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Pets Plus Says “No” To Selling Dogs Born And Raised in Puppy Mills

Pets Plus, a Philadelphia-area pet store chain, has agreed to stop selling animals raised in commercial facilities commonly called “puppy mills.” These infamous puppy mills breed dogs in inhumane and horrific conditions, and the puppies, when rescued, are ofen in poor health, malnourished, and sometimes even injured, according to John Moyer, outreach coordinator of The HSUS Puppy Mills Campaign.

Of the nine Pets Plus stores in the Philadelephia and New Jersey area, four have switched to offering puppy adoptions (Jenkintown, Lansdale, Conshohocken and Northeast Philadelphia), and the remaining five (Quakertown; Bensalem; Fairless Hills; Delran, N.J.; and Lawrenceville, N.J) are set to be converted soon.

Bruce Smith, a co-owner of Pets Plus along with Mark Araeia, said he finally felt it was time to change to adopting animals instead of selling them to his patrons. “He told me how many puppies in the South were being euthanized every day,” Smith said. “Once I found out that puppies were being euthanized, I agreed to move forward with the program and that we would help to save lives.”

The reaction from the public has been “huge.”

The public has given a resounding “Thank You” to Smith and Araeia’s decision. “Our Facebook has been getting ‘Thank-yous’ all over the place,” Smith said. “We’re getting thank you letters written to us personally and we also have been getting new customers who support us.” Smith admits that some people refused to shop at Pets Plus stores before because they sold dogs from puppy mills. More people are visiting Pets Plus on account of their adoption model.

Part of the conversion has been improvements to the dogs’ living areas, as well. “We’re redoing our kennels. They’re a lot bigger. There’s more room to roam back and forth,” Smith commented.

Instead of simply giving dogs to would-be pet owners, Pets Plus requires contracts to be completed. A background check and a veterinarian’s review is then undertaken. In the situation where the owner no longer wishes to keep the dog, the SPCA will take it back to keep the dog from being euthanized.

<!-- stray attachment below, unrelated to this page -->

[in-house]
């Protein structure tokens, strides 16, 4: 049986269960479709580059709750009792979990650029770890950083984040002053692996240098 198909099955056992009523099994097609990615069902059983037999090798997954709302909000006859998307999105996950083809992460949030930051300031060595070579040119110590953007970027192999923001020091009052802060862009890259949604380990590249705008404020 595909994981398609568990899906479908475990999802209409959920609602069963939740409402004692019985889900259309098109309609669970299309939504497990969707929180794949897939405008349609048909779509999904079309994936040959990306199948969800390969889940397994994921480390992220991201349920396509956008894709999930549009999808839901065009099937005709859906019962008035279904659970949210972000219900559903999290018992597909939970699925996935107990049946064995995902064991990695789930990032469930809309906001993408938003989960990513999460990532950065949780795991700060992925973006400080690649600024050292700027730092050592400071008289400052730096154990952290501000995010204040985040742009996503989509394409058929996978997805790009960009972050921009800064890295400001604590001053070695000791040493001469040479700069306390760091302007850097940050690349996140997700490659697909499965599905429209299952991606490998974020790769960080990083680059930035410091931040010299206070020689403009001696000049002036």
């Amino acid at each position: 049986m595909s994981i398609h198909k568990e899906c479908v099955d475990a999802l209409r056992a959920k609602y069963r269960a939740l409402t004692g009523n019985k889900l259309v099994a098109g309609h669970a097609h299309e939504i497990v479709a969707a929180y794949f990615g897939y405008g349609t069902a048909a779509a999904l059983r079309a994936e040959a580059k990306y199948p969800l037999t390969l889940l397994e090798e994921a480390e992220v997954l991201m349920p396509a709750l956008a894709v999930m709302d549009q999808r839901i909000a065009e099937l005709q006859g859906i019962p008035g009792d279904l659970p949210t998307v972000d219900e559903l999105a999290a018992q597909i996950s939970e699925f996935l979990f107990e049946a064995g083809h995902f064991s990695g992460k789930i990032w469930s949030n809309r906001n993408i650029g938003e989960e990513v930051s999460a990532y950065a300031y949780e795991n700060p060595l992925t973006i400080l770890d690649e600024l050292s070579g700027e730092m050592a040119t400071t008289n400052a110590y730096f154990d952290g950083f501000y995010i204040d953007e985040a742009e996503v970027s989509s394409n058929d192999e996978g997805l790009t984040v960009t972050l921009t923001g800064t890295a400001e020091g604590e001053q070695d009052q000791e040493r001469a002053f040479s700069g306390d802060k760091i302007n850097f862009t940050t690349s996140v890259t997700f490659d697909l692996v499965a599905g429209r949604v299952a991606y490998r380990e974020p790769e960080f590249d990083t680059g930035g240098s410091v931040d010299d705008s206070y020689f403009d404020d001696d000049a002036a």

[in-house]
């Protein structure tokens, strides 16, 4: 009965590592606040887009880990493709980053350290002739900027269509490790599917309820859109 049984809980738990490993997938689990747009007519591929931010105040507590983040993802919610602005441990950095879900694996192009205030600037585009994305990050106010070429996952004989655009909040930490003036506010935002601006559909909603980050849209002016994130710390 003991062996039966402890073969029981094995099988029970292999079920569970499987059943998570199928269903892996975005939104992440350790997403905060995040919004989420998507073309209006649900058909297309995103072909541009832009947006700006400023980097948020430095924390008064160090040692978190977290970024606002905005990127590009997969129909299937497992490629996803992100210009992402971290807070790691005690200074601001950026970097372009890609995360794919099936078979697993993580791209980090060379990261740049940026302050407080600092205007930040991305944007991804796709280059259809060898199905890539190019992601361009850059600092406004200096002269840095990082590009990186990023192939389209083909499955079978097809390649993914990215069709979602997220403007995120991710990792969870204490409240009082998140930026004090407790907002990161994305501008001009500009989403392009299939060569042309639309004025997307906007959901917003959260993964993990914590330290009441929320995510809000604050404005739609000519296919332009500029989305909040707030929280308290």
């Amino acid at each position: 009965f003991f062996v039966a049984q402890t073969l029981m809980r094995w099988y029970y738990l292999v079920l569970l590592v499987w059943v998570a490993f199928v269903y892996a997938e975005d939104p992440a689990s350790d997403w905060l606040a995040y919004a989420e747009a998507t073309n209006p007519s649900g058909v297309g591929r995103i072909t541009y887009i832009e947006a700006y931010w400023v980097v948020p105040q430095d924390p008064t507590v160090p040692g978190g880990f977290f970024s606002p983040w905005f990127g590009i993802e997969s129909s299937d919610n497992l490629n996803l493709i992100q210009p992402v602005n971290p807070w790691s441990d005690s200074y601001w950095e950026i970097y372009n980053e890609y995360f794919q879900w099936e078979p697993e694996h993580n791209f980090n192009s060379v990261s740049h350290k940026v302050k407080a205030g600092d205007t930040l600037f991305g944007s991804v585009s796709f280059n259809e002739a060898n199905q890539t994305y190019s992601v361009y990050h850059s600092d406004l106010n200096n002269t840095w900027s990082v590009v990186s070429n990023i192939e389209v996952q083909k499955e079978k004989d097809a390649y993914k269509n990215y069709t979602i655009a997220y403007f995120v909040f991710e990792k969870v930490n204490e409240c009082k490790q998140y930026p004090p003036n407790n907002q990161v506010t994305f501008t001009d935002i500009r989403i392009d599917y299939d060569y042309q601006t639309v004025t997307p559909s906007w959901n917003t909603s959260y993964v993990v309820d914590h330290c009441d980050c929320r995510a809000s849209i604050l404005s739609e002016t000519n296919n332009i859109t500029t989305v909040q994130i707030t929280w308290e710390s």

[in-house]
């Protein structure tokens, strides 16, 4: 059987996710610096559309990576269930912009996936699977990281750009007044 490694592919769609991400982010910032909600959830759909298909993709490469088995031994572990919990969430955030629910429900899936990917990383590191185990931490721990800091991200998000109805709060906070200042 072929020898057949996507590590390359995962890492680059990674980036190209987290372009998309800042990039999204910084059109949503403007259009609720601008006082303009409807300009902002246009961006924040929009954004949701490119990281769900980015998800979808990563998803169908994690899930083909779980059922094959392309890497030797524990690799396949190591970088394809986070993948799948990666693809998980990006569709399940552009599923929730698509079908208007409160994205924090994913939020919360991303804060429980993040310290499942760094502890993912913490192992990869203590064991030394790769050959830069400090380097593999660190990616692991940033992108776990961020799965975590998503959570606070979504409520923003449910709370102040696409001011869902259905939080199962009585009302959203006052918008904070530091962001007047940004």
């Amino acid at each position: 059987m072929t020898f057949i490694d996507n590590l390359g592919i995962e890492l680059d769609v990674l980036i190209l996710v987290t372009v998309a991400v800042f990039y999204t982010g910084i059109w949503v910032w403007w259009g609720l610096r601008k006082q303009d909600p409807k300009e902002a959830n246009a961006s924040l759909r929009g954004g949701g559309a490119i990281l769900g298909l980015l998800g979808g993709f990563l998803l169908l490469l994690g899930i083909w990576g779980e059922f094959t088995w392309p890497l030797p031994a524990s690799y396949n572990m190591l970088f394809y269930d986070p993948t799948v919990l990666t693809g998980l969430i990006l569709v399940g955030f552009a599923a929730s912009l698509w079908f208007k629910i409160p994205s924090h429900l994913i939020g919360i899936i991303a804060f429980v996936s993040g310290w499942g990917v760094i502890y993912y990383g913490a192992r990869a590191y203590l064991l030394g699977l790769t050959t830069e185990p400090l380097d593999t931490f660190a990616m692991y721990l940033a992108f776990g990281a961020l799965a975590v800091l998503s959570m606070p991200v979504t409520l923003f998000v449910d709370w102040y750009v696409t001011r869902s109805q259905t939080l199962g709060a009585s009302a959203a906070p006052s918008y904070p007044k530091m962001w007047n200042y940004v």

Pets Plus works with the HSUS, as well as an oranization called Animal Aid of New Jersey, to place the puppies up for adoption. In addition, the SPCA will be working with Pets Plus and the state of Pennsylvania to save puppies’ lives.

”We feel with us giving up the commercial dogs, we are helping to save lives,” he said. “We are hopeful that people will help support us, the local resources and the SPCA. Their main goal is to try and save lives across Pennsylvania and that people will hopefully adopt the puppies.”

Carmen Ronio, executive director of the Montgomery County SPCA, said he is very pleased that Pets Plus is no longer selling animals raised in puppy mills. “It is also our hope that other pet stores will follow this example as this program will indeed help eliminate the needless suffering and overbreeding of animals raised in a puppy mill environments,” he said.

“We would also hope that Pets Plus sends its customers to organizations such as ours to adopt a pet,” Ronio said.

World for All, an animal rights group, put it simply: “Why shop when you can adopt?”